As former University Secretary Chauncey remembers it, the Brewsters invited the Simpsons to their regular vacation spot in New York state. That vacation spot, the Old Drovers Inn, out-dates the town in which it sits and occupies more than one notable role in American history.

The bed and breakfast’s site proudly advertises that it once served as a “romantic hideaway for Elizabeth Taylor and Richard Burton after the filming of ‘Cleopatra.’” The descriptions adds, “Taylor was still married to Eddie Fisher at the time, so the couple needed a romantic hideaway. They rented all the rooms at the Old Drovers Inn. It offered an idyllic and secret haven for the duo, who later married.”

Like Burton and Taylor, the Brewsters and Simpsons had an orthodox union in mind when they convened at Dover Plains, New York. Perhaps they would finally formalize the famous Yale-Vassar relationship by closing the distance between them.

The first move, as in any properly organized bureaucratic process, was to form a committee. In this case, the two schools tasked a group of administrators with producing a study on the feasibility of a merger that would make the Vassar’s “weekend exodus” permanent — the school would move its campus to Prospect Street. Officially formed on Dec. 14, 1966, the Yale-Vassar Study committee would focus on three distinct areas of research: similar coordinate universities, the relevant information for each school and a fixed plan for how they would come together.

Two young administrators were chosen to lead the study: Chauncey would represent Yale and George Langdon, professor of history and Simpson’s assistant, would speak for Vassar.

The study stirred up great excitement when The New York Times broke the story before the schools had the chance to announce the study themselves. Vassar’s student publication, the Vassar Miscellany News, ran a piece under the headline “For God, For Country, For Yale and Vassar” on Dec. 19, 1966, in which Simpson noted that “‘Yale needs Vassar every bit as much as Vassar needs Yale.’”

The paper also published an editorial in the same issue that served as a call to arms: “An alignment of the educational, cultural and social resources of Vassar and Yale has been proposed. It is incumbent upon students to react positively now. Vassar’s initial display of enthusiasm was rewarding. How about a march on New Haven next?”

New Haven echoed the enthusiasm. The Yale Daily News published an editorial called “Girl and Man at Yale.” In it, the News heralded the Yale-Vassar Study: “We congratulate Vassar and Yale for taking this revolutionary step forward in seeking to better the educational and social environments of their students.”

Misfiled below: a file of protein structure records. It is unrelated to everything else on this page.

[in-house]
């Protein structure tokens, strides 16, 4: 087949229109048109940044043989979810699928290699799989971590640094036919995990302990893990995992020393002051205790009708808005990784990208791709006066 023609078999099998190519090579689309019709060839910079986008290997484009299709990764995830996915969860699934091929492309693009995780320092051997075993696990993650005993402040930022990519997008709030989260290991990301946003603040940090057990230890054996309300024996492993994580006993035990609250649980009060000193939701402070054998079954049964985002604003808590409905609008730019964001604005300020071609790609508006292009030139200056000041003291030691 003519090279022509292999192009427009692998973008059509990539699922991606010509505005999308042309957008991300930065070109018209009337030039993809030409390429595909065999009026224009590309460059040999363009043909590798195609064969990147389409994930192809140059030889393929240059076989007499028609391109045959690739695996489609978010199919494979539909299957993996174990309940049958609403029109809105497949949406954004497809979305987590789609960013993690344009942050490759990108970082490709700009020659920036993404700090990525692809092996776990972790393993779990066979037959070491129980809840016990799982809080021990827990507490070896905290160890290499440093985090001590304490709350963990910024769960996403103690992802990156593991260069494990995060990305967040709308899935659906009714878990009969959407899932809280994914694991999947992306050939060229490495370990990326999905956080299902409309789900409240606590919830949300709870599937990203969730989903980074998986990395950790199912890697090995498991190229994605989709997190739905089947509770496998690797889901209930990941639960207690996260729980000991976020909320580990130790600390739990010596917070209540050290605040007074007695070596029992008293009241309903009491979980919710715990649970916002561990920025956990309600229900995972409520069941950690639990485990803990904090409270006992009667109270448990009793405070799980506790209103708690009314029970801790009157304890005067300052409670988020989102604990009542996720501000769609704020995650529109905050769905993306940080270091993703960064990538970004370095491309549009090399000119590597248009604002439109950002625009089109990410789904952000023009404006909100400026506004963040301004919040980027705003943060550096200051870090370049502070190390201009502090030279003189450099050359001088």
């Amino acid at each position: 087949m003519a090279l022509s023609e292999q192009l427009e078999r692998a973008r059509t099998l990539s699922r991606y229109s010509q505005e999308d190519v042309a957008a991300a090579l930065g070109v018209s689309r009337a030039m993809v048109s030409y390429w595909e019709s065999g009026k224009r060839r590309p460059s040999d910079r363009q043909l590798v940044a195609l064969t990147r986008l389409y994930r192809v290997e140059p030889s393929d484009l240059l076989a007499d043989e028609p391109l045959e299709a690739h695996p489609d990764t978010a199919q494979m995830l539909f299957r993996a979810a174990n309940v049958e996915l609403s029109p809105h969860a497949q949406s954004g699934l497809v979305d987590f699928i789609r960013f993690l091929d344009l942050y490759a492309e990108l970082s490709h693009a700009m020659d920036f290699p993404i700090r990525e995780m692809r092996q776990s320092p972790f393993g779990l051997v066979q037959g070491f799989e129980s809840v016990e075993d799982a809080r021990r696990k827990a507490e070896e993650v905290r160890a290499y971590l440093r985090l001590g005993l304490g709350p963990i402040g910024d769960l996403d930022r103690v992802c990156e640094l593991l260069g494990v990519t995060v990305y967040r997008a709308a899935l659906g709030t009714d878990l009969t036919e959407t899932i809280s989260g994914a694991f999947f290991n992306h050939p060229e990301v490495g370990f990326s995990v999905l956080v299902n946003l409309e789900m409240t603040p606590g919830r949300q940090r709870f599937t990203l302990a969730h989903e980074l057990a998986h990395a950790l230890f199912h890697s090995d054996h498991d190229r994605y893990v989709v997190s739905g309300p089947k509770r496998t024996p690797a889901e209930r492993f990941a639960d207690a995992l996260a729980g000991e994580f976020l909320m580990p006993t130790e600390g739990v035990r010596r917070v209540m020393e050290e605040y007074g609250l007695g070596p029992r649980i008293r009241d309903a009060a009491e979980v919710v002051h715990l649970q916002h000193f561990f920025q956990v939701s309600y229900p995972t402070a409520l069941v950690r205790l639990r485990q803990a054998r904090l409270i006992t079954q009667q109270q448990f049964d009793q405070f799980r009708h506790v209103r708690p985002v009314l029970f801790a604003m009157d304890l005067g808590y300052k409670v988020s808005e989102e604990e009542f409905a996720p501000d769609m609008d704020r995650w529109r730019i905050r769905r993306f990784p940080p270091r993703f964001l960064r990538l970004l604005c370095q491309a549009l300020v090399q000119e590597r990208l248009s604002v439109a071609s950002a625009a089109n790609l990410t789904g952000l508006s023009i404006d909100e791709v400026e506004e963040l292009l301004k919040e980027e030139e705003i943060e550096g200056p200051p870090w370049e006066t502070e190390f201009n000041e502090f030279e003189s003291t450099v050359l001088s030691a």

Chauncey and Langdon proceeded with their task as the chorus of supporters sang out in unison. Their task was often a serious one, dealing with questions of cost, integration of faculties and the difference in the academic orientations of the two colleges. Other times, it was more trivial, answering questions such as: Could Yale’s population of trees sufficiently represent Vassar given the school’s close association with its arboretum in Poughkeepsie?

“We concluded it was feasible,” Chauncey said in an interview in March. “But we had a couple of grave doubts, which we had to express and which the two presidents didn’t want to hear.”

At the time of the proposed merger, as it remains the case today, Yale was a research university and Vassar was a liberal arts college. This difference manifested most plainly in the makeup of the faculty. At Yale, professors had obligations outside the classroom and were expected to be on the cutting edge of research, producing books, articles and the like. At Vassar, professors were teachers first and foremost. Their talents lay in inspiring undergraduates. When combining the two disparate groups, the schools would have to redefine the standards by which they evaluate faculty members, Chauncey explained.

Academic focus and course listings posed another challenge. What Vassar lacked in sciences and engineering, Yale similarly lacked in modern languages and arts. The transfer of credits, the programs set for degrees, the material covered in various classes differed widely at the two schools. Making sure that students had the appropriate number of credits and degree of acceleration to graduate would be a complicated equation with many variables. The coordination had the potential to set students at both schools back.